Most of us live a life of comfort, not to say we live free of care or sadness, as such things are unavoidable and transcendent in human nature. It is necessary, in order to fully understand the world in which we live, to experience it for the good and the bad. More often than not, the bad stuff comes along without any encouragement whatsoever, in fact, most of us spend the good majority of our lives try to avoid it! But as for me...
I will say I am a content man who has, thus far, lived a life full of blessings. So, while I live a wonderful life, it is not yet a full life. Some things will come in time such as graduation, starting a family, and mid-life crisis.... other things can be done now. Our hesitation comes in when we realize that to live a full life we must experience all sides of it, good and bad, happy and sad.
With this thought I set out on a walk on Saturday night at a few past midnight. Dressed in old, secondhand clothing and armed with a lighter, a Swiss army knife, bandanna, and a water bottle I walked the cold country roads, north, alone with my thoughts. I had eaten earlier that day at six, but had eaten nothing since then and already felt the pangs of hunger when I stepped out the door. If I may quore one Bilbo Baggins:
"It's a dangerous business, Frodo, going out of your door. You step into the Road, and if you don't keep your feet, there is no knowing where you might be swept off to."
While it's true, I was not questing with the One Ring to save Middle Earth, I felt my own small sense of purpose. After a few miles I turned into the driveway of a landscaping supply business and looked for a place to sleep, hoping that in sleep my hunger would be forgotten. It worked for only half an hour before I was awoken and scared off by a loud pack of coyotes who thought it would be fun to bark and yip at the moon, only about 50 yards away from where I reclined in the cold, damp mulch. Seeing light on the horizon, I thought I had slept longer then I really had and simply began to walk back. Not much later it hit me that the light was that of the town, some three miles distance from me. So with no where to go I headed towards the light, hoping I could find somewhere hidden amongst the old buildings in town to sleep without bother.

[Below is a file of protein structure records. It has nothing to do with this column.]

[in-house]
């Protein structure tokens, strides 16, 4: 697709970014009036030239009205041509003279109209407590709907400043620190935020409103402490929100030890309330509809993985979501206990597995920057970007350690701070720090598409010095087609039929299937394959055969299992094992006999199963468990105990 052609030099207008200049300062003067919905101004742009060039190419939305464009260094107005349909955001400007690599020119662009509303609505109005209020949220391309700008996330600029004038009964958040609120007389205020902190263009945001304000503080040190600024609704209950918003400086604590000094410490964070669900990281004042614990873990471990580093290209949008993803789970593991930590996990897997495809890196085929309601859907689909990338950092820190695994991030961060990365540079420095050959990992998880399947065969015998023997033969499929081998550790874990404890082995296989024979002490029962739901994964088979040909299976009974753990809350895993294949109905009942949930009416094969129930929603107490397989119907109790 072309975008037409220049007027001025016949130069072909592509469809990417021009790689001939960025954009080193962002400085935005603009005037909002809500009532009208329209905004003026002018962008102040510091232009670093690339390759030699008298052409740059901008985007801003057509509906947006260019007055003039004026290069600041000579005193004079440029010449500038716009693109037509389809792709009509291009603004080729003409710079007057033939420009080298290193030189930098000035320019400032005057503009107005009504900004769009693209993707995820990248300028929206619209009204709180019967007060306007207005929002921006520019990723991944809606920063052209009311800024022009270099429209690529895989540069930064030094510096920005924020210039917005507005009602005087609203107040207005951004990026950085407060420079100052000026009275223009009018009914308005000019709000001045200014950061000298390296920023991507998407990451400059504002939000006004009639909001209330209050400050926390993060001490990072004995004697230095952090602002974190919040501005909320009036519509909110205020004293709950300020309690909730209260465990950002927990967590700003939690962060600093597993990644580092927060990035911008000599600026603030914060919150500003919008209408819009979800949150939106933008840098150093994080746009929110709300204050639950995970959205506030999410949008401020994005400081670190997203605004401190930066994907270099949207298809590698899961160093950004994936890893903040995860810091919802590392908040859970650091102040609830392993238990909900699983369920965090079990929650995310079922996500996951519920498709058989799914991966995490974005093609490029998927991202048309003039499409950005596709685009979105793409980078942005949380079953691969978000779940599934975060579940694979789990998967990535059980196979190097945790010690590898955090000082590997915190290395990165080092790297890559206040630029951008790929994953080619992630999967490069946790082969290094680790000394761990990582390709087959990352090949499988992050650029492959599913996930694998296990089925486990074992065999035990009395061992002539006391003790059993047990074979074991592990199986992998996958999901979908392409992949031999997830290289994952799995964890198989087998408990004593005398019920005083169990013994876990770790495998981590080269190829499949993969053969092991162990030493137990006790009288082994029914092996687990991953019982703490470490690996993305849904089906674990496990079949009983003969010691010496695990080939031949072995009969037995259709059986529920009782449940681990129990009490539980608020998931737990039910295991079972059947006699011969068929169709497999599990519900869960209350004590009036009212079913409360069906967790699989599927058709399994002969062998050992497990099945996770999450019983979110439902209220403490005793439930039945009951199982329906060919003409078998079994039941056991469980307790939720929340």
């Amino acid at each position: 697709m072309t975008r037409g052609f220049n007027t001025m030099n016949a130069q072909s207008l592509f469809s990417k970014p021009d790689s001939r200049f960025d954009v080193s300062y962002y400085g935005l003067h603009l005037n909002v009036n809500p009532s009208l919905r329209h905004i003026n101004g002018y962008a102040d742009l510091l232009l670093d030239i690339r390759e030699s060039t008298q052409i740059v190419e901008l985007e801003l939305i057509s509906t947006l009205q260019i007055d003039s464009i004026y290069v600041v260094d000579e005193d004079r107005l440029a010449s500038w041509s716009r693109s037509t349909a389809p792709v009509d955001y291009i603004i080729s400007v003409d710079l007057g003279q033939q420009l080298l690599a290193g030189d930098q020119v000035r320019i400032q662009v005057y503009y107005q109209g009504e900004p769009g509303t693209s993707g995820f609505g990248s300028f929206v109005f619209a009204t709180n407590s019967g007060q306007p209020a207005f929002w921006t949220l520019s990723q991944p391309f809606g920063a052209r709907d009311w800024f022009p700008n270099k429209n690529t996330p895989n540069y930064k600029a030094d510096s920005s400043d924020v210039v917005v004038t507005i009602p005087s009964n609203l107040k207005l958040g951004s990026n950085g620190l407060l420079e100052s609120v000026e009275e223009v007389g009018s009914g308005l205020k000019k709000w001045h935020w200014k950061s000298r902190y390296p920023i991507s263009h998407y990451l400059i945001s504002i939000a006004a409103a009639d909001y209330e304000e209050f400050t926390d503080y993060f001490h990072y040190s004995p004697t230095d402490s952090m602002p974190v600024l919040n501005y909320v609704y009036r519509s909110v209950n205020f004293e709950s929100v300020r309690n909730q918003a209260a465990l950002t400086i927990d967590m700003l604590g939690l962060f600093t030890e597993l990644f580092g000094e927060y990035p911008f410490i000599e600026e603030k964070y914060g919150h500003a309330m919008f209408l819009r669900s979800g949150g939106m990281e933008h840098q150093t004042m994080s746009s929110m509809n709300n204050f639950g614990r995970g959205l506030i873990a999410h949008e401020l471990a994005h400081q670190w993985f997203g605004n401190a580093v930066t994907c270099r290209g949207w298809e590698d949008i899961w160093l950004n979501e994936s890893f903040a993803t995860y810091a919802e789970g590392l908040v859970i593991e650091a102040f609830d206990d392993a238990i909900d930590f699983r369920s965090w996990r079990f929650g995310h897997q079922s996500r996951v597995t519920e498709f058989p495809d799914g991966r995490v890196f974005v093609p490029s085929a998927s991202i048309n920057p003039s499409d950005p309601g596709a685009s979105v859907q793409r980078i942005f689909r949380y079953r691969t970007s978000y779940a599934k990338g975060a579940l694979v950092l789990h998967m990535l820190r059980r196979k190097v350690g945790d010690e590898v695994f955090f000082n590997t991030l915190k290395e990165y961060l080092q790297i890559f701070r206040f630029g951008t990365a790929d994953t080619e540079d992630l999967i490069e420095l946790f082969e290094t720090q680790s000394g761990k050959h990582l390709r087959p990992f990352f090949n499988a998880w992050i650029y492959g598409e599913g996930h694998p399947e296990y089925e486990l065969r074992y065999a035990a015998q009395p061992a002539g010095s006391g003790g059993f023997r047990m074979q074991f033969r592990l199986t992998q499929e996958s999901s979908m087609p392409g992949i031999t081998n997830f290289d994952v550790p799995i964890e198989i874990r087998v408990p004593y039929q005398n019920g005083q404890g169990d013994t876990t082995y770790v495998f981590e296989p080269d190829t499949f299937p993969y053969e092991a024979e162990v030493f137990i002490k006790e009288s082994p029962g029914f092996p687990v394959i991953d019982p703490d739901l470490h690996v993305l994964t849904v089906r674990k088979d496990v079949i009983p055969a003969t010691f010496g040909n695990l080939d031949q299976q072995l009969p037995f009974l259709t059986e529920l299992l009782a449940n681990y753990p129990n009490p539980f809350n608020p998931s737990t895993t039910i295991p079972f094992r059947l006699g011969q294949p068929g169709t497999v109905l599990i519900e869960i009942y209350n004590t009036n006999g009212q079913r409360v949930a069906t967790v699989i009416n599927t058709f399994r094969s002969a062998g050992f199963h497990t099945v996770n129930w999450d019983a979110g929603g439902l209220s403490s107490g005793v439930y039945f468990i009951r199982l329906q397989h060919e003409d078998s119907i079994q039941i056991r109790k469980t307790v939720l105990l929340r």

Not much can be said of walking on little sleep and little food, only that you wish you could stop and sit for a while, wish that you could stand still and still be warm. These simple thoughts filled my head as I tried so very hard to ignore the questions and thoughts that normally plague my mind. The further I went, the more I wanted to just find the fastest route back to my warm bed, back to a hot shower and a late night meal. Even with that pull back to comfort I walked past all the roads that might lead home and went further away from security, that was, after all, the point of my walking.
As "bad" as it sounds, the point of my adventure into the discomforts of a lonely dark night was to experience suffering in some degree. One cannot truly know ones self until they have pushed themselves. By no means was this most the tiring thing I have done, it was not the most painful, not the coldest, and I have certainly been hungrier. So was it a waist of my time? Hardly. As partial as my trek was, as short lived and uneventful as it out to be, it created a feeling in me that is a rush no matter how it occurs. I felt free, not from my body in some deep spiritual way, not from the laws of man, but from the image that others and I have made for myself. In a place where I feel comfortable, in my hometown I felt the eyes of suspicion, I felt feared, I felt like a nobody; I felt alone out there walking the night. While generally not a good feeling, it was a humbling one, and one I would not change or take back.
By no means am I suggesting to up and leave what you have and choose a life of hardship, of suffering like Siddhartha just for that new feeling, just for experience. I love the life I lead, but every now and then you need to step outside of your comfort zone and try a bite of life's more bitter fruits. As terrible as that sounds, once you know your threshold, your breaking point, what you can accomplish with nothing more than will power, once you know that, the little things in life seem even smaller. You will find you really don't need to spend that $5 on a caramel mocha latte because you can be just as happy without it. Uncertainty and fears lessen, confidence and courage rise and the constricting bonds of consumerism melt off a little bit.
I plan on making more adventures of a similar nature in the near future to gain more new experience and insight. I recommend anyone try this, just break out of your own mold for a while. Be homeless for a night and see the world with a new set of eyes, let yourself release your preconceived expectations and foolish notions of life. Go out and have a fresh start, see what life is like when all you have is worn down soles, tattered jackets, and a brick walkway to sleep on.